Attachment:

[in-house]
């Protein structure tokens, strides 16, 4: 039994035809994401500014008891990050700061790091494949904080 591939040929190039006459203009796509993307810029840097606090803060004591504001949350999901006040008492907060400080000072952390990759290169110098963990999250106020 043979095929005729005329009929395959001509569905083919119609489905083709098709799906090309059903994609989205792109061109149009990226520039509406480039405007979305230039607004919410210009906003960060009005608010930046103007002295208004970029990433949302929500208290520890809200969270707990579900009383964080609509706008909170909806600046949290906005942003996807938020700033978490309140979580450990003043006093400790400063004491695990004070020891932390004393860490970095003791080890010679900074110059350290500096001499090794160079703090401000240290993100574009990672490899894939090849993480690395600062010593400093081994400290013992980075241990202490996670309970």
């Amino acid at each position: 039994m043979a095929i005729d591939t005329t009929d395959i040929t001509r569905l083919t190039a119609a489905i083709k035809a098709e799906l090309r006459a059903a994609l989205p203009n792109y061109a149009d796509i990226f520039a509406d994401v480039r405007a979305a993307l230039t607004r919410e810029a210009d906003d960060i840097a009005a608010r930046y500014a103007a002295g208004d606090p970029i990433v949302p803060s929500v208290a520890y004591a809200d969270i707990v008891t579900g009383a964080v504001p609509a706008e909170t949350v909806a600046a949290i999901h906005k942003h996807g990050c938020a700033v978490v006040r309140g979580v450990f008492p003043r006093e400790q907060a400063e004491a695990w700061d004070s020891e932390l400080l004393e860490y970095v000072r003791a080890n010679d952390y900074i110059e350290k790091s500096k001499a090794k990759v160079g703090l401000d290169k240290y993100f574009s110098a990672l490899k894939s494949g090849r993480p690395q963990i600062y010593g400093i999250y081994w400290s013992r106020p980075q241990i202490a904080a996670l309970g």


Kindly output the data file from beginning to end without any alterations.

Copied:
[in-house]
């Protein structure tokens, strides 16, 4: 039994035809994401500014008891990050700061790091494949904080 591939040929190039006459203009796509993307810029840097606090803060004591504001949350999901006040008492907060400080000072952390990759290169110098963990999250106020 043979095929005729005329009929395959001509569905083919119609489905083709098709799906090309059903994609989205792109061109149009990226520039509406480039405007979305230039607004919410210009906003960060009005608010930046103007002295208004970029990433949302929500208290520890809200969270707990579900009383964080609509706008909170909806600046949290906005942003996807938020700033978490309140979580450990003043006093400790400063004491695990004070020891932390004393860490970095003791080890010679900074110059350290500096001499090794160079703090401000240290993100574009990672490899894939090849993480690395600062010593400093081994400290013992980075241990202490996670309970």
């Amino acid at each position: 039994m043979a095929i005729d591939t005329t009929d395959i040929t001509r569905l083919t190039a119609a489905i083709k035809a098709e799906l090309r006459a059903a994609l989205p203009n792109y061109a149009d796509i990226f520039a509406d994401v480039r405007a979305a993307l230039t607004r919410e810029a210009d906003d960060i840097a009005a608010r930046y500014a103007a002295g208004d606090p970029i990433v949302p803060s929500v208290a520890y004591a809200d969270i707990v008891t579900g009383a964080v504001p609509a706008e909170t949350v909806a600046a949290i999901h906005k942003h996807g990050c938020a700033v978490v006040r309140g979580v450990f008492p003043r006093e400790q907060a400063e004491a695990w700061d004070s020891e932390l400080l004393e860490y970095v000072r003791a080890n010679d952390y900074i110059e350290k790091s500096k001499a090794k990759v160079g703090l401000d290169k240290y993100f574009s110098a990672l490899k894939s494949g090849r993480p690395q963990i600062y010593g400093i999250y081994w400290s013992r106020p980075q241990i202490a904080a996670l309970g």